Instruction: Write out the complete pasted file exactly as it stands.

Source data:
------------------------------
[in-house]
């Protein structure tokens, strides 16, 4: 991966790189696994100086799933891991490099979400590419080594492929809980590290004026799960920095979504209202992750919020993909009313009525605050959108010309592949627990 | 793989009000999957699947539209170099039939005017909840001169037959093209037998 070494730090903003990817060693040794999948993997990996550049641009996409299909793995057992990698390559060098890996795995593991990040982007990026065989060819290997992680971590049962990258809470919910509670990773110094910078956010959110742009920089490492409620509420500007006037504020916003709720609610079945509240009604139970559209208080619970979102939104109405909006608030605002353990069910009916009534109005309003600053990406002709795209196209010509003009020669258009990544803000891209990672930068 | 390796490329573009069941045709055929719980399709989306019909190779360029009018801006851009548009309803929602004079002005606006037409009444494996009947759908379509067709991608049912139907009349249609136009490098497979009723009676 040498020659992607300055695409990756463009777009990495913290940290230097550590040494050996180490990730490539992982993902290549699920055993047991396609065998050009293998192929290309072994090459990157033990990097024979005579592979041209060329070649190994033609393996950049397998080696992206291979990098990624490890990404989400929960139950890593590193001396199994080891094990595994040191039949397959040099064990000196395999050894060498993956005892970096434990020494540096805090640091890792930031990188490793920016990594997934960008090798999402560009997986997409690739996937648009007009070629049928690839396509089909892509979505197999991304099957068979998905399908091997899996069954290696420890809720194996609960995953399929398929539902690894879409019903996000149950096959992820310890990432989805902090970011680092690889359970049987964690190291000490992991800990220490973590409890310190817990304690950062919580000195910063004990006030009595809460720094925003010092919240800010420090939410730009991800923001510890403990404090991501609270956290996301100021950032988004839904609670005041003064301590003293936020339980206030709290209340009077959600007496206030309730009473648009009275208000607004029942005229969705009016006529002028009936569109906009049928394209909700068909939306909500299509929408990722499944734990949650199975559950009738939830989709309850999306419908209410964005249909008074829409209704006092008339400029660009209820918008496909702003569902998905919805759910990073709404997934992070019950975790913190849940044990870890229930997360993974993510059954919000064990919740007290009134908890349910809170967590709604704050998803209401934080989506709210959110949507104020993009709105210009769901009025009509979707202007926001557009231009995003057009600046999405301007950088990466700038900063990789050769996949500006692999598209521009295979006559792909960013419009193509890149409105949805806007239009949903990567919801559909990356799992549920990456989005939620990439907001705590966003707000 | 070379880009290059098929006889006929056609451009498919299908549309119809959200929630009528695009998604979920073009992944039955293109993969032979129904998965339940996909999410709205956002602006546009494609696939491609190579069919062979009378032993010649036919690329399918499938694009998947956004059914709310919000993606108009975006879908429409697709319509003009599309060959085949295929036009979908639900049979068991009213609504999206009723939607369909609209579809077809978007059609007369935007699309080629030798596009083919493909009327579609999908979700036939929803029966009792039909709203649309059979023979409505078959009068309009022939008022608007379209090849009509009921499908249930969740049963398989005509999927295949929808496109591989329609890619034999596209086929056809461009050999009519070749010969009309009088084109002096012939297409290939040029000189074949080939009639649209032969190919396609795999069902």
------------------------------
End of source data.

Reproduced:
[in-house]
């Protein structure tokens, strides 16, 4: 991966790189696994100086799933891991490099979400590419080594492929809980590290004026799960920095979504209202992750919020993909009313009525605050959108010309592949627990 | 793989009000999957699947539209170099039939005017909840001169037959093209037998 070494730090903003990817060693040794999948993997990996550049641009996409299909793995057992990698390559060098890996795995593991990040982007990026065989060819290997992680971590049962990258809470919910509670990773110094910078956010959110742009920089490492409620509420500007006037504020916003709720609610079945509240009604139970559209208080619970979102939104109405909006608030605002353990069910009916009534109005309003600053990406002709795209196209010509003009020669258009990544803000891209990672930068 | 390796490329573009069941045709055929719980399709989306019909190779360029009018801006851009548009309803929602004079002005606006037409009444494996009947759908379509067709991608049912139907009349249609136009490098497979009723009676 040498020659992607300055695409990756463009777009990495913290940290230097550590040494050996180490990730490539992982993902290549699920055993047991396609065998050009293998192929290309072994090459990157033990990097024979005579592979041209060329070649190994033609393996950049397998080696992206291979990098990624490890990404989400929960139950890593590193001396199994080891094990595994040191039949397959040099064990000196395999050894060498993956005892970096434990020494540096805090640091890792930031990188490793920016990594997934960008090798999402560009997986997409690739996937648009007009070629049928690839396509089909892509979505197999991304099957068979998905399908091997899996069954290696420890809720194996609960995953399929398929539902690894879409019903996000149950096959992820310890990432989805902090970011680092690889359970049987964690190291000490992991800990220490973590409890310190817990304690950062919580000195910063004990006030009595809460720094925003010092919240800010420090939410730009991800923001510890403990404090991501609270956290996301100021950032988004839904609670005041003064301590003293936020339980206030709290209340009077959600007496206030309730009473648009009275208000607004029942005229969705009016006529002028009936569109906009049928394209909700068909939306909500299509929408990722499944734990949650199975559950009738939830989709309850999306419908209410964005249909008074829409209704006092008339400029660009209820918008496909702003569902998905919805759910990073709404997934992070019950975790913190849940044990870890229930997360993974993510059954919000064990919740007290009134908890349910809170967590709604704050998803209401934080989506709210959110949507104020993009709105210009769901009025009509979707202007926001557009231009995003057009600046999405301007950088990466700038900063990789050769996949500006692999598209521009295979006559792909960013419009193509890149409105949805806007239009949903990567919801559909990356799992549920990456989005939620990439907001705590966003707000 | 070379880009290059098929006889006929056609451009498919299908549309119809959200929630009528695009998604979920073009992944039955293109993969032979129904998965339940996909999410709205956002602006546009494609696939491609190579069919062979009378032993010649036919690329399918499938694009998947956004059914709310919000993606108009975006879908429409697709319509003009599309060959085949295929036009979908639900049979068991009213609504999206009723939607369909609209579809077809978007059609007369935007699309080629030798596009083919493909009327579609999908979700036939929803029966009792039909709203649309059979023979409505078959009068309009022939008022608007379209090849009509009921499908249930969740049963398989005509999927295949929808496109591989329609890619034999596209086929056809461009050999009519070749010969009309009088084109002096012939297409290939040029000189074949080939009639649209032969190919396609795999069902």